In what might ultimately become the largest ransomware outbreak in history, the “Wannacry” or “WanaCrypt0r” ransomware worm has infected over one hundred and fourteen thousand computers worldwide at the time of this writing.  Written in twenty-eight languages, it has victimized agencies as diverse as the British National Health Service (NHS), the Russian Interior Ministry, Spanish telecom giant Telefonica, and FedEx.  Once installed, Wannacry locks up computer files and demands a three hundred dollar ransom in BitCoin to unlock them, which increases to six hundred dollars over time.  Ultimately Wannacry deletes all files if the ransom goes unpaid for seven days.  Wannacry is also a worm, so it also scans the local network to find any other vulnerable systems that it can infect.  The good news is that a “white hat” hacker – a friendly hacker, so to speak – has slowed the spread of this plague, and minimized the damage for now.

It all started in August 2016.  The Intercept reported that a hacking group called “Shadowbrokers” put up an auction for what it claimed were NSA hacking tools.  Edward Snowden verified the NSA connection via previously unreleased documents.  As stated in another article from The Intercept, in April 2017, Shadowbrokers released another NSA tool box.  This time they made the tools, capable of breaking into or remotely controlling Windows computers, freely available.  Experts say that the Wannacry worm incorporates one of those tools, codenamed ETERNALBLUE.  ETERNALBLUE takes advantage of weakness in Microsoft operating systems which allowed the NSA to take remote control of Windows computers.  Microsoft released patches for the ETERNALBLUE exploit in March 2017.  But many agencies with few resources for information technology staff do not update their operating systems frequently, and so they have been victimized.

Ransomware, or malware which encrypts files on a computer until the victim pays a ransom, has been around for a long time and is an expensive and annoying experience.  Hackers commonly spread ransomware via a process called phishing, in which e-mails are sent to potential victims, enticing them to open an attachment or web link which executes a script and infects their computer.  Wannacry is especially dangerous ransomware because it marries itself to ETERNALBLUE code, so that when just one person on a network becomes infected via normal vectors, the ETERNALBLUE code seeks out other vulnerable computers on that network, and infects them as well.  Infected machines could even theoretically spread this ransomware across public wifi networks.  So what might otherwise be a mere annoyance for NHS or Telefonica or FedEx now becomes hundreds or thousands of computers inaccessible for days or their data lost forever.  Organizations all over the world will be wrestling with the fallout from this situations for weeks or months.

Critics, including Edward Snowden, are wagging their fingers at the NSA.  They argue that, if the NSA had shared the news of this vulnerability with Microsoft when they first found it, rather than developing code to exploit it for their purposes, Wannacry would have never happened.  The same argument exists regarding NSA’s inability to keep their secret weapons out of the hands of criminals.  In the age of cyber terrorism sponsored by foreign governments and the ever-present terror threat from Islamic extremists, it makes good sense for the NSA to have their coders banging on every known operating system, looking for vulnerabilities.  What the U.S. government must decide is what is the best use of these vulnerabilities once found.  As discussed by, The government claims that they do an extensive analysis for each vulnerability they find, and either exploit it or reveal it privately to have it fixed, depending on the outcome of that review.  The government appears to consider the potential harm of other governments or criminals discovering a vulnerability on their own, but it doesn’t seem that they take into account the likelihood that the weapons developed to exploit those weaknesses will fall into the hands of adversaries.  In this case, the review process apparently failed.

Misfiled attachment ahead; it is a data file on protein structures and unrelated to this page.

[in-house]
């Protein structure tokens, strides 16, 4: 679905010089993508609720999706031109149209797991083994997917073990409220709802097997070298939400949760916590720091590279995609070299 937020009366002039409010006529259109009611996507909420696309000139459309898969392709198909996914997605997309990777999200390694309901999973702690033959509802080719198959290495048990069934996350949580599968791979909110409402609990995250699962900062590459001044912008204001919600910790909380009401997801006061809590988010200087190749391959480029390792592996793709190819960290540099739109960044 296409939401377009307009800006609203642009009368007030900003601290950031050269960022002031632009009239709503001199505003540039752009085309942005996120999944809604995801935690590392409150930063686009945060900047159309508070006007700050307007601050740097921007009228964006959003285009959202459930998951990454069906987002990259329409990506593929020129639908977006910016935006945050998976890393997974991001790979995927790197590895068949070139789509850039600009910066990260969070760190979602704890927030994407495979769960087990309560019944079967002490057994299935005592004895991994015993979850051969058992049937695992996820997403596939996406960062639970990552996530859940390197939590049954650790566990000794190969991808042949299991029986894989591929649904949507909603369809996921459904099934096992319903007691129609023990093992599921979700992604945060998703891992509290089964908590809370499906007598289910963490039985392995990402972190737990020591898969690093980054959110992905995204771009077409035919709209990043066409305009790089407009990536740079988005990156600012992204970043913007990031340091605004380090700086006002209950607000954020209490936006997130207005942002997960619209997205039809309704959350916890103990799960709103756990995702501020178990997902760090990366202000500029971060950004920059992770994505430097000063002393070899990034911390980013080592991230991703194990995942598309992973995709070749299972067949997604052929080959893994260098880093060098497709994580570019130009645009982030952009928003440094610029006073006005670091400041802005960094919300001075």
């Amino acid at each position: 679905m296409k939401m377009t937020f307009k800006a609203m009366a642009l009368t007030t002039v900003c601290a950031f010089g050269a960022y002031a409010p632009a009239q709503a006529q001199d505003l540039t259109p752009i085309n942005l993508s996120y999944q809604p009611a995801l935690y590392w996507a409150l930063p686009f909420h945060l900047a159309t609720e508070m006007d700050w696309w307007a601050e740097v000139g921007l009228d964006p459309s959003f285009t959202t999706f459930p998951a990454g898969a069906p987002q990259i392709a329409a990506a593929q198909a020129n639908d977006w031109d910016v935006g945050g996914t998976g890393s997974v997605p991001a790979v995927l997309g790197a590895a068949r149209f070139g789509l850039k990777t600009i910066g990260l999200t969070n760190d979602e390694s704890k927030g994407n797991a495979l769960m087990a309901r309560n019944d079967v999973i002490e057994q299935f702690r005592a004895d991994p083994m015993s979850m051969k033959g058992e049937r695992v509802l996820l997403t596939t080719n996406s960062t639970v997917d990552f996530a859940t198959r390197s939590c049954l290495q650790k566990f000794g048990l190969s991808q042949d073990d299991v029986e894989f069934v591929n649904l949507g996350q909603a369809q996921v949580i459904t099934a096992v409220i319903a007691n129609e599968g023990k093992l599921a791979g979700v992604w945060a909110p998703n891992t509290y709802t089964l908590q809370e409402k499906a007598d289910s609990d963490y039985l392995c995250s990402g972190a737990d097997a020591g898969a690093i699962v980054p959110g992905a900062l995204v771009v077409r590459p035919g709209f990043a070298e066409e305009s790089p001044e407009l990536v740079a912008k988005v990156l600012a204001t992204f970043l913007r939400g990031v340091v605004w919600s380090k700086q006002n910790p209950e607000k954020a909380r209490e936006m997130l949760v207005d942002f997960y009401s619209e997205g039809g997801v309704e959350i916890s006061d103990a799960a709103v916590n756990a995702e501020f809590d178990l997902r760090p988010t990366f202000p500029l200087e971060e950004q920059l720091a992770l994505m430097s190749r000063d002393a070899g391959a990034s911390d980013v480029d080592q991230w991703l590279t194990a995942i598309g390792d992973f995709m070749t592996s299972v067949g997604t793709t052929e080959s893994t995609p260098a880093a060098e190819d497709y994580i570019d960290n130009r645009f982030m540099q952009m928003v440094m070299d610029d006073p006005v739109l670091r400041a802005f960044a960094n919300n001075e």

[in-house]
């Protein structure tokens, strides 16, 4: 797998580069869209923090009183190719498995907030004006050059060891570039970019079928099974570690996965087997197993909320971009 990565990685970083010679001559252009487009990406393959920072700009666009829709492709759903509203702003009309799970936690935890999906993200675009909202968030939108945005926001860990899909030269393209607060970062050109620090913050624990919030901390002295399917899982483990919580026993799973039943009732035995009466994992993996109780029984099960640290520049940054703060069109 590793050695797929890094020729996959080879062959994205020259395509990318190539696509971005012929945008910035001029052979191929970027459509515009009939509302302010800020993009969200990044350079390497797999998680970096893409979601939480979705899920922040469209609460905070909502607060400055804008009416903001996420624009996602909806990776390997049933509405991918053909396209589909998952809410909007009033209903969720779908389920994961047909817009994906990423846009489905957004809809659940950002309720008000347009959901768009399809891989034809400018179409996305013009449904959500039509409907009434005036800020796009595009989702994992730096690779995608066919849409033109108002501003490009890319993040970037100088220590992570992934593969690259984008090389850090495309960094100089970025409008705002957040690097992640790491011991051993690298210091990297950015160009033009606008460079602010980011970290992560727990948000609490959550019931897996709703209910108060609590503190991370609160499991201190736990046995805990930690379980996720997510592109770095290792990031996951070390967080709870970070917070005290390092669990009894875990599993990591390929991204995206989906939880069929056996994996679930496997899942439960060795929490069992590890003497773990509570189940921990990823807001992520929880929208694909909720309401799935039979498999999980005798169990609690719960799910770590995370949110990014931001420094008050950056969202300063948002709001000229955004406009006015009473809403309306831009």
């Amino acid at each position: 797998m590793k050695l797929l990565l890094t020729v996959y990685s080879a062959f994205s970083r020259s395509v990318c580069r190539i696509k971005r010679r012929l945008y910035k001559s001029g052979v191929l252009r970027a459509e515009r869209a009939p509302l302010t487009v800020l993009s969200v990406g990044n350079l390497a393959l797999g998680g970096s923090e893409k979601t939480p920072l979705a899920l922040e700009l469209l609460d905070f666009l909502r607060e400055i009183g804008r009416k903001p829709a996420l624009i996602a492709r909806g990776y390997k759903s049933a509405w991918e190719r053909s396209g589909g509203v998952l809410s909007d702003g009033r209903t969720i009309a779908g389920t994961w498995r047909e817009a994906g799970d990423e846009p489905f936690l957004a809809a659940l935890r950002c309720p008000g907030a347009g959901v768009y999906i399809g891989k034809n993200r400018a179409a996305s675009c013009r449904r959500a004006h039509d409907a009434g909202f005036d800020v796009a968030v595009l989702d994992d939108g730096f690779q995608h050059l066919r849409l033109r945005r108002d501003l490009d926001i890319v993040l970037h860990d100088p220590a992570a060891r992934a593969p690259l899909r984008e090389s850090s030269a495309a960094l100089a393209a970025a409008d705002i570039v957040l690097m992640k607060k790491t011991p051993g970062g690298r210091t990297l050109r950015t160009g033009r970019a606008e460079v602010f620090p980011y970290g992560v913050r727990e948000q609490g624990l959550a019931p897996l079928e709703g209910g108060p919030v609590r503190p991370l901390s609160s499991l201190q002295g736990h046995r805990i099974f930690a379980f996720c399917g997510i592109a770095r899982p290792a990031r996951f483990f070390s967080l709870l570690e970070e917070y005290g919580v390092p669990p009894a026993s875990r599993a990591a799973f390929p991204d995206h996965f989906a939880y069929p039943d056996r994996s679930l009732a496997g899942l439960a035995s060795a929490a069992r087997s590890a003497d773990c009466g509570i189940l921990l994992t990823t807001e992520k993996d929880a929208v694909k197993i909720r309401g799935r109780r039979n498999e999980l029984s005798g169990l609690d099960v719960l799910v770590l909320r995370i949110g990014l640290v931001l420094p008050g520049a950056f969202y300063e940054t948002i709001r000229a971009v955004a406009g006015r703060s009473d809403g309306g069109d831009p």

Here is the good news.  The first is that if you have updated your OS with all available patches, and are running a good up to date anti-virus, you should be safe from this particular storm.  If you haven’t updated your OS or your anti-virus, do so immediately.  Even if you are still using an unsupported Microsoft operating system, like Windows XP, Microsoft has released a patch for you.  The second is that, as reported in The Guardian, a cyber security researcher in the UK has found a kill switch in Wannacry, and has activated it.  Upon looking at the program, the researcher found code that checked to see if an Internet domain was registered.  The researcher registered the domain, and since then at least some instances of Wannacry have stopped infecting other machines locally.  Of course, this doesn’t mean that all cases of Wannacry check the same domain.  And the hackers behind  Wannacry could certainly modify the application to remove the kill switch or exploit other vulnerabilities in Microsoft operating systems.  But the impact is minimized for now.

So, as always, Liberty Nation readers, keep your chin tucked and your dukes up.  Always use a quality off-site backup service that stores previous versions of all your files.  Always update your operating system as soon as possible.  And never, ever, ever, click on links or attachments in your email until you verify that the sender sent you the attachment.  Especially if they are from your granny, who undoubtedly knows as much about the Internet as she does about quantum physics.


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Doug Davis

Doug Davis

Technology Correspondent at

Doug lives on the West Coast and writes on law and liberty.
Doug Davis



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